Indicators shed light on expected performance
An indicator is any measure or factor that helps predict future trends in the industry or economy. Some indicators might coincide with or follow a trend. If they can help confirm this trend, they’re called “coincident” and “lagging” indicators.
Stock prices are influenced by a number of factors. These include macroeconomic factors at the top level like GDP (gross domestic product), employment growth, and inflation. Then, there are sector-specific factors like payments volume growth in the consumer finance sector. Finally, the stock price is influenced by company-specific factors like management and product offerings.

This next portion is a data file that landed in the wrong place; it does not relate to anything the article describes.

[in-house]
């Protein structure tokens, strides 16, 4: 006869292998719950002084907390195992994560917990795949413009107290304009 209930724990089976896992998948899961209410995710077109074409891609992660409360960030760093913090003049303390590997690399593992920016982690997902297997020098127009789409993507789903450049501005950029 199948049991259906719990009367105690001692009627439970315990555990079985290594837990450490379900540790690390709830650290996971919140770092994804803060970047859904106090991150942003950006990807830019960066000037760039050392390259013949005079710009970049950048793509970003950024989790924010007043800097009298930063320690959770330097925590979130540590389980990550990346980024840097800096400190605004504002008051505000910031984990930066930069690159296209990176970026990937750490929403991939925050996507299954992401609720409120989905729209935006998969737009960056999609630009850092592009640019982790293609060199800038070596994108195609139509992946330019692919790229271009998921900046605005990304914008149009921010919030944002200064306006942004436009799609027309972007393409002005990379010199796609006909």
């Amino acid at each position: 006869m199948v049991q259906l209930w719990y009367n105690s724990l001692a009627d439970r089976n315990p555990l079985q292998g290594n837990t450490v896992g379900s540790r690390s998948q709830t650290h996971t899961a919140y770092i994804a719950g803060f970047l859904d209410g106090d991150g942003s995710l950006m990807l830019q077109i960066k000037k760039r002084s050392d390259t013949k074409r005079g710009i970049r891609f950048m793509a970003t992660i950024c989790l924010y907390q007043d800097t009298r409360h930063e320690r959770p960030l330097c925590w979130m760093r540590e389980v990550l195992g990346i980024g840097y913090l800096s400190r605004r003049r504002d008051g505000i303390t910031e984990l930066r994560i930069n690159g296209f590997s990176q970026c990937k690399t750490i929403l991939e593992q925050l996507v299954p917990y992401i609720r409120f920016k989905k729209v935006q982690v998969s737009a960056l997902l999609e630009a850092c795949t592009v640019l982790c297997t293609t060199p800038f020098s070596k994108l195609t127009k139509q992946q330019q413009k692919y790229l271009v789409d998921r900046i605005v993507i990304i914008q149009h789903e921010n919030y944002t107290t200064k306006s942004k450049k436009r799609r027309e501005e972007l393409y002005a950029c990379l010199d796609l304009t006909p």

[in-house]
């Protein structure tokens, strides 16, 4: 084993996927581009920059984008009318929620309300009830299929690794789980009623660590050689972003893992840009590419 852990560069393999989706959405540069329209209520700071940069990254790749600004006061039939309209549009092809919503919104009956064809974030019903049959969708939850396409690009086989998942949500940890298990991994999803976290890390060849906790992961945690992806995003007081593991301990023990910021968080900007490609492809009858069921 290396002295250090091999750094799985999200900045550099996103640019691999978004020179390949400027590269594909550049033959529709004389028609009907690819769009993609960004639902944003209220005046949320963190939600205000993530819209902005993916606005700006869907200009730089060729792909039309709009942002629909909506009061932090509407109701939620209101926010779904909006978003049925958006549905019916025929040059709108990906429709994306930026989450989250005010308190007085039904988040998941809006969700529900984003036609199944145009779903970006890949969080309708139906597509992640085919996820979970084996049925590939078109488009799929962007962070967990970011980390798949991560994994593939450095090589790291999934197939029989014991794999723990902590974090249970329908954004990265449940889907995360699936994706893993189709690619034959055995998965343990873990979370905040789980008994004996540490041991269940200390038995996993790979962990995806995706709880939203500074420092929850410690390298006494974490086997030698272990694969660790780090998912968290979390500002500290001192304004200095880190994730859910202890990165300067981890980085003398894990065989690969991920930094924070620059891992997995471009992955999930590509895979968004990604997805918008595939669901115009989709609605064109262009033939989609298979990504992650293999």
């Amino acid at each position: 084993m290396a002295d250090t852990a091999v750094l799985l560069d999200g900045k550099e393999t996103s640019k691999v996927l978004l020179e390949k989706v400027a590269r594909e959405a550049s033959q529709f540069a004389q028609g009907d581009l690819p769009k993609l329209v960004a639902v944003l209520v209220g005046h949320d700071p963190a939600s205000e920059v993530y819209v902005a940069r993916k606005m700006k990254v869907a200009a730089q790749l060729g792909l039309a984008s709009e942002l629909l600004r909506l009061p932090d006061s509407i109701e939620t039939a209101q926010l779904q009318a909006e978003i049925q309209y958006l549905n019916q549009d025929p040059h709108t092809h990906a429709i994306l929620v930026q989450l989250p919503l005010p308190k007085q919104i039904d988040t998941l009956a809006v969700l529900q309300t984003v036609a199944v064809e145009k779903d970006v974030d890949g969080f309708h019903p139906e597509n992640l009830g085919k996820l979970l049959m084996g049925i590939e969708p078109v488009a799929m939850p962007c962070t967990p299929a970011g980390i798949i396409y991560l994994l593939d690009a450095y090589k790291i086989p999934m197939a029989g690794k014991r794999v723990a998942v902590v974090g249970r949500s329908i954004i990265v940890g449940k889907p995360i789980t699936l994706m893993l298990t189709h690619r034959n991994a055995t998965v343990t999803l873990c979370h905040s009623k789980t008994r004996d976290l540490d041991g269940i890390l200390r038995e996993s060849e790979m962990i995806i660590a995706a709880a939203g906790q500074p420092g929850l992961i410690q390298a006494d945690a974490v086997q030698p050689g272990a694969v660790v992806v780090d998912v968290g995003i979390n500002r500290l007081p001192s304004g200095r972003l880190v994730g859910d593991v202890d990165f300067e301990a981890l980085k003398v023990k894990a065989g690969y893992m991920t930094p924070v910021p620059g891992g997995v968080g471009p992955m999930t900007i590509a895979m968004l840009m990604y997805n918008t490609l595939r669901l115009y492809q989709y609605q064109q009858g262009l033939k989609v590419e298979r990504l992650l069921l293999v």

Consumer finance indicators
The series focuses primarily on card companies in the consumer finance sector. You can monitor the performance of the consumer finance sector by tracking certain key indicators:
- state of the economy gauged by GDP growth, employment growth, and wage levels
- consumer spending and consumer confidence
- revolving credit and card loans
- charge-off rates
- interest charges on card loans
- payments volume growth
- the impact of advances in payments technology—growth in mobile payments
- retail sales
- credit card penetration
The series analyzes the current trend in the above indicators and how they’re expected to impact the card companies in the sector. The biggest card companies in the US include American Express (AXP), Visa (V), MasterCard (MA), and Discover Financial Services (DFS). Visa forms ~2.50% of the SPDR Dow Jones Industrial Average ETF Trust (DIA).
The above graph shows the movement in IYG prices over a year. Other consumer finance businesses like auto, student, and mortgage lending aren’t covered in this series.